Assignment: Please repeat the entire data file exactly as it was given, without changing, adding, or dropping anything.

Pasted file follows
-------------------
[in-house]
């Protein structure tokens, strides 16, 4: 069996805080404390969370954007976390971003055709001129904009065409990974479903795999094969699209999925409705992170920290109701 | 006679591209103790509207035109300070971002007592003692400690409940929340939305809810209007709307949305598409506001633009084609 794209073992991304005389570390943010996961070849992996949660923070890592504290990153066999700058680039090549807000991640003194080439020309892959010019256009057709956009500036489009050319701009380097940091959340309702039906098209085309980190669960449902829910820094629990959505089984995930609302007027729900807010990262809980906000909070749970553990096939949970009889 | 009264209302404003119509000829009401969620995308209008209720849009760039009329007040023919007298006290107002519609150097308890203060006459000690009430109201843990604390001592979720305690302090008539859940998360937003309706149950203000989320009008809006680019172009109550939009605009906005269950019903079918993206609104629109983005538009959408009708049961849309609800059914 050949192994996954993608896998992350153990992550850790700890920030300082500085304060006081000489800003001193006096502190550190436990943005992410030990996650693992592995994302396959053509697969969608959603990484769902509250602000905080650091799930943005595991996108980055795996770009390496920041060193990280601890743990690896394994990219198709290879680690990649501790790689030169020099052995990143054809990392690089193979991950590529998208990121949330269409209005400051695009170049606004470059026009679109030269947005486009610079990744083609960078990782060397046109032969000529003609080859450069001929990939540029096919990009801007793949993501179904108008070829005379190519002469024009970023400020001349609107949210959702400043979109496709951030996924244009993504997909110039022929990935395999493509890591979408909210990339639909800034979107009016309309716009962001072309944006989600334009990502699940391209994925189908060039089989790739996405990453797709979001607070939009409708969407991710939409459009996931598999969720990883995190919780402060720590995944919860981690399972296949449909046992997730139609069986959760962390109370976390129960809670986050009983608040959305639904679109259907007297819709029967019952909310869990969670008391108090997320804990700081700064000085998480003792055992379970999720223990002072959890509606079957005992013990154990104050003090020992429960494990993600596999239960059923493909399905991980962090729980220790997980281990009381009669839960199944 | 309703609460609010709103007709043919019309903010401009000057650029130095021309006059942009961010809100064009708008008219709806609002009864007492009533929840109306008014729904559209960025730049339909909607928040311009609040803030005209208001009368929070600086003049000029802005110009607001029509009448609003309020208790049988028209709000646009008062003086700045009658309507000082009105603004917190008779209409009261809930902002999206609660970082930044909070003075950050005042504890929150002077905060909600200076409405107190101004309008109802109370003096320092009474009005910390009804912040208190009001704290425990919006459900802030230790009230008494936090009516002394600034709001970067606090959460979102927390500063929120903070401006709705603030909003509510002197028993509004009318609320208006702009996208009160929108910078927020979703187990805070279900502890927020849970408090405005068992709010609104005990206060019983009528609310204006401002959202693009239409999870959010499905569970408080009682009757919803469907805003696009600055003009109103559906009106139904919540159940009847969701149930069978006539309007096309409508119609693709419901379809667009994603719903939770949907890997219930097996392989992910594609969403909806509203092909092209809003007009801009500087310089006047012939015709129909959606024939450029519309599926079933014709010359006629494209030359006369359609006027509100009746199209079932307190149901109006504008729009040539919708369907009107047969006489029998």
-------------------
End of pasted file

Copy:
[in-house]
């Protein structure tokens, strides 16, 4: 069996805080404390969370954007976390971003055709001129904009065409990974479903795999094969699209999925409705992170920290109701 | 006679591209103790509207035109300070971002007592003692400690409940929340939305809810209007709307949305598409506001633009084609 794209073992991304005389570390943010996961070849992996949660923070890592504290990153066999700058680039090549807000991640003194080439020309892959010019256009057709956009500036489009050319701009380097940091959340309702039906098209085309980190669960449902829910820094629990959505089984995930609302007027729900807010990262809980906000909070749970553990096939949970009889 | 009264209302404003119509000829009401969620995308209008209720849009760039009329007040023919007298006290107002519609150097308890203060006459000690009430109201843990604390001592979720305690302090008539859940998360937003309706149950203000989320009008809006680019172009109550939009605009906005269950019903079918993206609104629109983005538009959408009708049961849309609800059914 050949192994996954993608896998992350153990992550850790700890920030300082500085304060006081000489800003001193006096502190550190436990943005992410030990996650693992592995994302396959053509697969969608959603990484769902509250602000905080650091799930943005595991996108980055795996770009390496920041060193990280601890743990690896394994990219198709290879680690990649501790790689030169020099052995990143054809990392690089193979991950590529998208990121949330269409209005400051695009170049606004470059026009679109030269947005486009610079990744083609960078990782060397046109032969000529003609080859450069001929990939540029096919990009801007793949993501179904108008070829005379190519002469024009970023400020001349609107949210959702400043979109496709951030996924244009993504997909110039022929990935395999493509890591979408909210990339639909800034979107009016309309716009962001072309944006989600334009990502699940391209994925189908060039089989790739996405990453797709979001607070939009409708969407991710939409459009996931598999969720990883995190919780402060720590995944919860981690399972296949449909046992997730139609069986959760962390109370976390129960809670986050009983608040959305639904679109259907007297819709029967019952909310869990969670008391108090997320804990700081700064000085998480003792055992379970999720223990002072959890509606079957005992013990154990104050003090020992429960494990993600596999239960059923493909399905991980962090729980220790997980281990009381009669839960199944 | 309703609460609010709103007709043919019309903010401009000057650029130095021309006059942009961010809100064009708008008219709806609002009864007492009533929840109306008014729904559209960025730049339909909607928040311009609040803030005209208001009368929070600086003049000029802005110009607001029509009448609003309020208790049988028209709000646009008062003086700045009658309507000082009105603004917190008779209409009261809930902002999206609660970082930044909070003075950050005042504890929150002077905060909600200076409405107190101004309008109802109370003096320092009474009005910390009804912040208190009001704290425990919006459900802030230790009230008494936090009516002394600034709001970067606090959460979102927390500063929120903070401006709705603030909003509510002197028993509004009318609320208006702009996208009160929108910078927020979703187990805070279900502890927020849970408090405005068992709010609104005990206060019983009528609310204006401002959202693009239409999870959010499905569970408080009682009757919803469907805003696009600055003009109103559906009106139904919540159940009847969701149930069978006539309007096309409508119609693709419901379809667009994603719903939770949907890997219930097996392989992910594609969403909806509203092909092209809003007009801009500087310089006047012939015709129909959606024939450029519309599926079933014709010359006629494209030359006369359609006027509100009746199209079932307190149901109006504008729009040539919708369907009107047969006489029998």